Youth Service Brigades will be stipulated as multicultural units under the leadership of young revolutionary citizens. Youth leaders will also be trained to appreciate cultural diversity and protect the natural environment, and to transmit technical and vocational skills throughout the entirety of the country. These ambitious goals will be achieved as part of a collective effort with willing global partners. Our efforts in upgrading our education and health facilities will be assisted by establishing linkages with universities, NGOs, economic associations, regional organizations and international organizations.
The Practical Implementation of Economic Opportunities for All
The 7 October Movement firmly believes that South Sudan stands ready to unleash its full economic potential. Doing so requires a commitment to careful government planning combined with the private initiative and innovation of young South Sudanese entrepreneurs ready to participate in a global economy.
Gone will be the days when South Sudan’s economy rested purely on petroleum exports. South Sudan can build a diversified and dynamic market-based economy, provided that the institutional stability and physical security exist to recruit smart and responsible foreign investment and create fertile ground for youthful energy and innovation in the commercial life of the country.
In addition to education and healthcare, revenue from extractive industries must be devoted to the expansion of public utilities and infrastructure that will lay the groundwork for a diversified South Sudanese economy. Public officials must also address problems of severe underdevelopment by seeking out technological solutions that are efficient and cutting edge.
New sources of employment and production must be expanded in the energy, agricultural, manufacturing and service sectors. South Sudan must also expand the internal market for farm products and the regional market for
Cooperative relationships between private businesses, civil society, and legislators can be forged through economic conferences and associations that aim to create a level playing field and extend opportunities to all South Sudanese. Effective oversight must be administered by public servants to prohibit and prevent corruption.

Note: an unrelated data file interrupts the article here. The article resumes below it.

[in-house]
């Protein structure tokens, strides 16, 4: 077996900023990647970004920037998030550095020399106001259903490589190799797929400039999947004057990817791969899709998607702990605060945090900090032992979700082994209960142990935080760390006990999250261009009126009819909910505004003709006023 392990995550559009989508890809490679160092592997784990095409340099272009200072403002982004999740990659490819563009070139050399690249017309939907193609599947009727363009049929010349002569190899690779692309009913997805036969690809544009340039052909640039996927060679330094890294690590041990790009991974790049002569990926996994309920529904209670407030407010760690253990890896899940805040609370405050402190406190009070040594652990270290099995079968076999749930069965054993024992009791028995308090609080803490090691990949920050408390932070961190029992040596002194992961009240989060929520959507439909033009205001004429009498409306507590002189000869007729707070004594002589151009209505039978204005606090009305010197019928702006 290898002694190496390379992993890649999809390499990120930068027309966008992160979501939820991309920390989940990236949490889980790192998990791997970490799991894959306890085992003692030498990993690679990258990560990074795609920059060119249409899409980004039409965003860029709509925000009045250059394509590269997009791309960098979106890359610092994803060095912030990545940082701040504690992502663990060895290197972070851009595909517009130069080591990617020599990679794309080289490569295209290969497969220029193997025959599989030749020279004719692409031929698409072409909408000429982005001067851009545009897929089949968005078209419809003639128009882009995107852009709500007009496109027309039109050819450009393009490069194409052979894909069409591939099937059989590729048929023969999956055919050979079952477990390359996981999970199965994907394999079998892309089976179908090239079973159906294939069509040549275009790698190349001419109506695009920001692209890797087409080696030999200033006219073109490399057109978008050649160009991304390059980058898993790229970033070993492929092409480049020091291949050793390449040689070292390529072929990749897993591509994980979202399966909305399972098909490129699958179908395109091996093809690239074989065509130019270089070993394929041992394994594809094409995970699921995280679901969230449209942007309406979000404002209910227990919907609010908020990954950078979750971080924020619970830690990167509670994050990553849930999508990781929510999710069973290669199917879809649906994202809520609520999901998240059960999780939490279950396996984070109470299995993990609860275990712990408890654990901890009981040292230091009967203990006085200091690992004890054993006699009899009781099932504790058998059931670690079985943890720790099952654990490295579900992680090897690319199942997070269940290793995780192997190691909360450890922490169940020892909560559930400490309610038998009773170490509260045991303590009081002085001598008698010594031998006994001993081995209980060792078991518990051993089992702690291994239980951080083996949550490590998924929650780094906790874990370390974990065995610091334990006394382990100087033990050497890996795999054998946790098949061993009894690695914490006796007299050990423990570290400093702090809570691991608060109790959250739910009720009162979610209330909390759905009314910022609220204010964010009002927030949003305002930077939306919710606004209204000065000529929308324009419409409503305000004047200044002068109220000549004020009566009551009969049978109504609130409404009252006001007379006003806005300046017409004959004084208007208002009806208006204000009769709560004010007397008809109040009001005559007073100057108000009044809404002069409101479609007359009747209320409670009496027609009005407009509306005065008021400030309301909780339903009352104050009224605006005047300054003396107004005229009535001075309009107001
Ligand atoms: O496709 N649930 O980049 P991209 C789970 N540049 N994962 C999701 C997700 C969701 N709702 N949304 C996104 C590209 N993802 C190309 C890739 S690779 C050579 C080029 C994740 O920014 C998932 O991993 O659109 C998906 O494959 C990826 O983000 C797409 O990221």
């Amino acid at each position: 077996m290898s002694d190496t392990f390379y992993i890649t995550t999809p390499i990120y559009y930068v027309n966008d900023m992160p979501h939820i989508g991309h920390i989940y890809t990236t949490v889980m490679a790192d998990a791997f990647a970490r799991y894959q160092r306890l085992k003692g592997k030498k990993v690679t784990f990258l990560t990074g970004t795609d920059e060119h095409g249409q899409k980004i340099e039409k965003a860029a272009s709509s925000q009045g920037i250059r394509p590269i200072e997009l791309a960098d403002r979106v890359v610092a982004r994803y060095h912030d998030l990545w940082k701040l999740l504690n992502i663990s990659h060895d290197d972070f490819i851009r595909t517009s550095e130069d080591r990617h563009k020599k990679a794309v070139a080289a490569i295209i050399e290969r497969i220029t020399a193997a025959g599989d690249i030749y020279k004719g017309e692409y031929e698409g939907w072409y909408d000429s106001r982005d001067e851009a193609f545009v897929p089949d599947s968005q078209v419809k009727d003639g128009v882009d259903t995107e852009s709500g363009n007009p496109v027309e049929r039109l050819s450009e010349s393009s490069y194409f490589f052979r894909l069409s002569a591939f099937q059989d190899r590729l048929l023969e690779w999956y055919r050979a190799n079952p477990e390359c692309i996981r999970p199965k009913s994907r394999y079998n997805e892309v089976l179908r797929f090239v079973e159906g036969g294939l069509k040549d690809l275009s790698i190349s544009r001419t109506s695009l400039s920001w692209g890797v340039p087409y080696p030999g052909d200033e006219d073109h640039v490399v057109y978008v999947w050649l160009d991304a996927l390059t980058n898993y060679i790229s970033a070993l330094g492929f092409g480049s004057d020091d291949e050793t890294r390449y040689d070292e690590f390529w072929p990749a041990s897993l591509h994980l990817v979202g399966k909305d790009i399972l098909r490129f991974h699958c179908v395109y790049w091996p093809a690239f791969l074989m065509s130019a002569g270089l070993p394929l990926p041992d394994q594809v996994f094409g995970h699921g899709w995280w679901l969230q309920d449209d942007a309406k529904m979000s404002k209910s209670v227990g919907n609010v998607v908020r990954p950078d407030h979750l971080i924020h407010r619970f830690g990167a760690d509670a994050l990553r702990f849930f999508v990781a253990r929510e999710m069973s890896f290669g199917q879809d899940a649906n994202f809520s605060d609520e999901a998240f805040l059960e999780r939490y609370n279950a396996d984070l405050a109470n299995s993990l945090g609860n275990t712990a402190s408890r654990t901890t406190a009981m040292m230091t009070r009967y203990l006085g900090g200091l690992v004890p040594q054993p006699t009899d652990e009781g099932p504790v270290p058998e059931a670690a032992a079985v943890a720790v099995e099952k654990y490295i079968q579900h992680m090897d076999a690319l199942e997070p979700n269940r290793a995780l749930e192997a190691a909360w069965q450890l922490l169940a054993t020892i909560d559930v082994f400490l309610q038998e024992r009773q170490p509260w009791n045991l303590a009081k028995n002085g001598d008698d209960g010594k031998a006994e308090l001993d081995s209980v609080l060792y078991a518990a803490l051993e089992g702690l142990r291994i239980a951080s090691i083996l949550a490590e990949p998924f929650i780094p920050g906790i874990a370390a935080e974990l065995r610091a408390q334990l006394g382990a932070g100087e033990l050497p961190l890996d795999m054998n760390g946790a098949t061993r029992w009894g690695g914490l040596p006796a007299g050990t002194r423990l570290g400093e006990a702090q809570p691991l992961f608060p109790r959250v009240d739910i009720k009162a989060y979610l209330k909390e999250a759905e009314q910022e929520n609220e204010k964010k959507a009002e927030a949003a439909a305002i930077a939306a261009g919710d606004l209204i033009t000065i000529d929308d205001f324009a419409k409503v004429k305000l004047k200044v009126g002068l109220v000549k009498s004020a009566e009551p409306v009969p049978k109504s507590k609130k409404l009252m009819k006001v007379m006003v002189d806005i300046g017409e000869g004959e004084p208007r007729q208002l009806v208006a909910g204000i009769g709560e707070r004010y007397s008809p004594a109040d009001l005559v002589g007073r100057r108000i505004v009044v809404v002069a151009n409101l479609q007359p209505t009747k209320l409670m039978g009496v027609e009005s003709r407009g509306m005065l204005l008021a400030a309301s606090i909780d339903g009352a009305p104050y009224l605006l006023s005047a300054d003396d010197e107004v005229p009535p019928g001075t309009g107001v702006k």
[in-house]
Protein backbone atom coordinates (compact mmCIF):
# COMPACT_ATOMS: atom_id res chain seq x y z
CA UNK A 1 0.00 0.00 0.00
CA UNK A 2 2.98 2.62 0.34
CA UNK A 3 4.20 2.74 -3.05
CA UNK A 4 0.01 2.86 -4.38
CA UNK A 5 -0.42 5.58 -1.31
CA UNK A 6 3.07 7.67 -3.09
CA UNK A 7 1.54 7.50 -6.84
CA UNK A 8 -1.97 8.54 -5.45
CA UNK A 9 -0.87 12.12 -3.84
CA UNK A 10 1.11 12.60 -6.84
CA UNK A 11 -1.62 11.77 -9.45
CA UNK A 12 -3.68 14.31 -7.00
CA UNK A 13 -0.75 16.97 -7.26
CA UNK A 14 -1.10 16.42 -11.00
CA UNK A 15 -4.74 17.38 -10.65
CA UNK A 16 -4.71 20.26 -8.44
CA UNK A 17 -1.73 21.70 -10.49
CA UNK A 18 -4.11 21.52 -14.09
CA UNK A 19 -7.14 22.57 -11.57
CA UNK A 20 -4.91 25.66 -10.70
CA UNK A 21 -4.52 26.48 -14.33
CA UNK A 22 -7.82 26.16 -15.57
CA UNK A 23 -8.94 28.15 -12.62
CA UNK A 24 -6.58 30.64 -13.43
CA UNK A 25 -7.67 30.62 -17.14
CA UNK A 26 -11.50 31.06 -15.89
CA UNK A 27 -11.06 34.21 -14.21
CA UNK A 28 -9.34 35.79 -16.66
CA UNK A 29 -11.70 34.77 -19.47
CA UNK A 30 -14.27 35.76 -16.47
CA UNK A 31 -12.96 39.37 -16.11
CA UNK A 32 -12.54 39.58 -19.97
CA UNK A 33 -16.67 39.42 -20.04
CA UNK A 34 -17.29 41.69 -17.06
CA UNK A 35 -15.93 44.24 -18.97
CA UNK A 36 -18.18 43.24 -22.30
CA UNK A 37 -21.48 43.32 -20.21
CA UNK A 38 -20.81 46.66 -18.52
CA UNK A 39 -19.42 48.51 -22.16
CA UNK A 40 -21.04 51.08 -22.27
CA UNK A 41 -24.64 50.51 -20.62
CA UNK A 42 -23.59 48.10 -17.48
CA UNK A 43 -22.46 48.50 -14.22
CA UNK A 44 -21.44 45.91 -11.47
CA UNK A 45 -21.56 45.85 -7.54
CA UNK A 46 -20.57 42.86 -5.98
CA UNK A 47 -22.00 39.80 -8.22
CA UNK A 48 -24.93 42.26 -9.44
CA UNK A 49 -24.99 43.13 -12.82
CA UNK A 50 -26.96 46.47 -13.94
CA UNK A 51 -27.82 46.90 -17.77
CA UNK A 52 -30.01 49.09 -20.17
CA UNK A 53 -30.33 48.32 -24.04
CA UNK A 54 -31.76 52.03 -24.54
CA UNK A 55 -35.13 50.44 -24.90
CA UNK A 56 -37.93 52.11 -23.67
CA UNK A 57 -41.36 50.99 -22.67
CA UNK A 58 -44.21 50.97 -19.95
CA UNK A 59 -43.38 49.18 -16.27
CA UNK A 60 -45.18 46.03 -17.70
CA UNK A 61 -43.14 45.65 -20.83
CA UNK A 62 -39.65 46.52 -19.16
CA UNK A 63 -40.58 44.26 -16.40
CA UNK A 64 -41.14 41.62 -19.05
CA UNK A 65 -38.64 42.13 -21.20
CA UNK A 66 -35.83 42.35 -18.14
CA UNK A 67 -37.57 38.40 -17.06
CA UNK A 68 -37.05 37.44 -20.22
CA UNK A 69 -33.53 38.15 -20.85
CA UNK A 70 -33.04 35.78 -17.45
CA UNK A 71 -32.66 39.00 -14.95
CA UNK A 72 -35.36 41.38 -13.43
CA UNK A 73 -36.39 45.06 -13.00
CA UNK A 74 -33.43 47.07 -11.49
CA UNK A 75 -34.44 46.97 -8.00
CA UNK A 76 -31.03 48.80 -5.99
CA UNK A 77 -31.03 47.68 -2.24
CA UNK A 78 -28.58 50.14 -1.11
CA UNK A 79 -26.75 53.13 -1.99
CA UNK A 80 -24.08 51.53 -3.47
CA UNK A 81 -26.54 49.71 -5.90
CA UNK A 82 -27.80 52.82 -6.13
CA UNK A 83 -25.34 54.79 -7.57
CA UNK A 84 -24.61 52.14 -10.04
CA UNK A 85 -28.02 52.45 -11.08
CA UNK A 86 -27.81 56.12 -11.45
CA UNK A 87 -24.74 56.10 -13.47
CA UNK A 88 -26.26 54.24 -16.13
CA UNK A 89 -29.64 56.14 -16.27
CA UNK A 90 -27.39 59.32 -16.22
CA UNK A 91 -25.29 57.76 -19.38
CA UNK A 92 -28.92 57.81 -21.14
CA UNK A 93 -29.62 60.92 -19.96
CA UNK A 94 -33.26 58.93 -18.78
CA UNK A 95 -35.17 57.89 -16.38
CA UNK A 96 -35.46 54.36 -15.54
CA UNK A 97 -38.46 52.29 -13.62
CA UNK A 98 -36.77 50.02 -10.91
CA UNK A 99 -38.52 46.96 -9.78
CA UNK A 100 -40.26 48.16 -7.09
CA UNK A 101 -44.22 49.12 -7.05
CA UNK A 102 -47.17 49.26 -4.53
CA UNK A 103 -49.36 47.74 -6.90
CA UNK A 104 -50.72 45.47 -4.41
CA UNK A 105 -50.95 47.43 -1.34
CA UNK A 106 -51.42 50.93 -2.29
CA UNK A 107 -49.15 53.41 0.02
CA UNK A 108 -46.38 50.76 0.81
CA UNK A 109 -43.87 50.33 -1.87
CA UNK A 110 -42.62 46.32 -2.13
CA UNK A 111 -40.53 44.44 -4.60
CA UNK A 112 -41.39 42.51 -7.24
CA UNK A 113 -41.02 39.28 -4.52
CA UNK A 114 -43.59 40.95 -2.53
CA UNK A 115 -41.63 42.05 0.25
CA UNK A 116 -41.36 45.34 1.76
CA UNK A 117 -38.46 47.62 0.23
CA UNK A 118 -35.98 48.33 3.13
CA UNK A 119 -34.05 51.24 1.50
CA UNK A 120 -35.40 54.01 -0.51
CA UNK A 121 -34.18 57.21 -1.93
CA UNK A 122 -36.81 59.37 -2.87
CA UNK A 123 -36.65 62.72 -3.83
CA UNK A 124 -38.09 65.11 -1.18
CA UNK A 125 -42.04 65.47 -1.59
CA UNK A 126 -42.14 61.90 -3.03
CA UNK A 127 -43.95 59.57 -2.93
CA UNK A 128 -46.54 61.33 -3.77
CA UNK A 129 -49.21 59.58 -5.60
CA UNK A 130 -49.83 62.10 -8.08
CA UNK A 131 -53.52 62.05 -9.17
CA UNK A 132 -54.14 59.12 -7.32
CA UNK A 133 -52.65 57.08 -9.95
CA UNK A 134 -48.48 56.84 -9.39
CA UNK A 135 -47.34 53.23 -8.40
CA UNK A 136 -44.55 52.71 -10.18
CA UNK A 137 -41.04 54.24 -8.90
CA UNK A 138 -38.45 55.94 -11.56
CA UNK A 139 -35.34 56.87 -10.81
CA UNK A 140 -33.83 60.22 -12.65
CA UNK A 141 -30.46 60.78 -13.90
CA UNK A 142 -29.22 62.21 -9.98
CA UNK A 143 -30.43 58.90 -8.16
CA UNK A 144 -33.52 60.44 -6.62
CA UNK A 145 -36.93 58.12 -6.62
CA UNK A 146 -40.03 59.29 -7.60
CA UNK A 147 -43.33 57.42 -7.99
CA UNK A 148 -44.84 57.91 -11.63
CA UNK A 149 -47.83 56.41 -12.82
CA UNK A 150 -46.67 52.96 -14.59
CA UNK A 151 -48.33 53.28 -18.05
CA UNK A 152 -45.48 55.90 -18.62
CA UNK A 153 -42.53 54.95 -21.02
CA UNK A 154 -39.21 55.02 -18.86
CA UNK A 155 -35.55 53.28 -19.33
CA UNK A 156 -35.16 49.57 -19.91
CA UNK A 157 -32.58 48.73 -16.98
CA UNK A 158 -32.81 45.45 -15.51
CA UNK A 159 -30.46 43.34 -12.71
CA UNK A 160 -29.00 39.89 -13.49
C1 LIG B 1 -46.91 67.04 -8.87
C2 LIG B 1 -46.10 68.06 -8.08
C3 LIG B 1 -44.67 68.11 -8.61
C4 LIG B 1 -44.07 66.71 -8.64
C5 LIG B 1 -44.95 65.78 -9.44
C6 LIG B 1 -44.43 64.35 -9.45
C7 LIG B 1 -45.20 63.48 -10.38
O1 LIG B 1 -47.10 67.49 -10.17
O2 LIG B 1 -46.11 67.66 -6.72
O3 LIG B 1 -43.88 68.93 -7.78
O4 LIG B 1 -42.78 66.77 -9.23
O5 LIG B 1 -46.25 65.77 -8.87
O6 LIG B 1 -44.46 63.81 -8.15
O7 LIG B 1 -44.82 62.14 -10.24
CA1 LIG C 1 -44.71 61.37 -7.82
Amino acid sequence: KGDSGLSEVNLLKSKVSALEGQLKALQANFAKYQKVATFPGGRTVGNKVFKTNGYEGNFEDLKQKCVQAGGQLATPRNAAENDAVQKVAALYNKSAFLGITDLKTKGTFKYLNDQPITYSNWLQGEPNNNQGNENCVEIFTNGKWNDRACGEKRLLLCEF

The private initiative of young entrepreneurs will allow South Sudan to further invigorate its national economy and expand its commercial ties across Africa, as well as to enter new global markets in Asia, Europe, and the Western Hemisphere. Protected by a regulatory framework that promotes an active and vibrant private sector, and assisted by government support that rewards private initiative, our young entrepreneurs will create a springboard to multiply opportunities for the generations to follow.
Securing the Peace
The 7 October Movement recognizes that not one of these endeavors can be achieved without securing and defending the inviolable sovereignty of the Republic of South Sudan from all enemies foreign and domestic.
Soldiers and police officers must be professionally trained as stewards of the public good, and imbued with a renewed sense of patriotism and firm grasp of the rights and responsibilities of citizenship. Soldiers and police officers must adhere to the highest professional standards of conduct, and will be subject to the same methods of accountability as our public servants. Promotion within the security sector must be based on merit. The stabilization of the economy must be prioritized so that the salaries of all soldiers, as well as all teachers, doctors, and other public employees, must be guaranteed with efficient administrative procedures.
A new unified security sector must be organized that integrates hiring and communication networks in security institutions from national to state and local levels. Government must also be tasked with providing effective regulation of and communication with the private security industry, and cooperation must be maintained with foreign soldiers and international agencies. The objective of the 7 October Movement will be to gradually free our country from dependence on an international security presence through effective cooperation and lasting partnerships with international and regional organizations.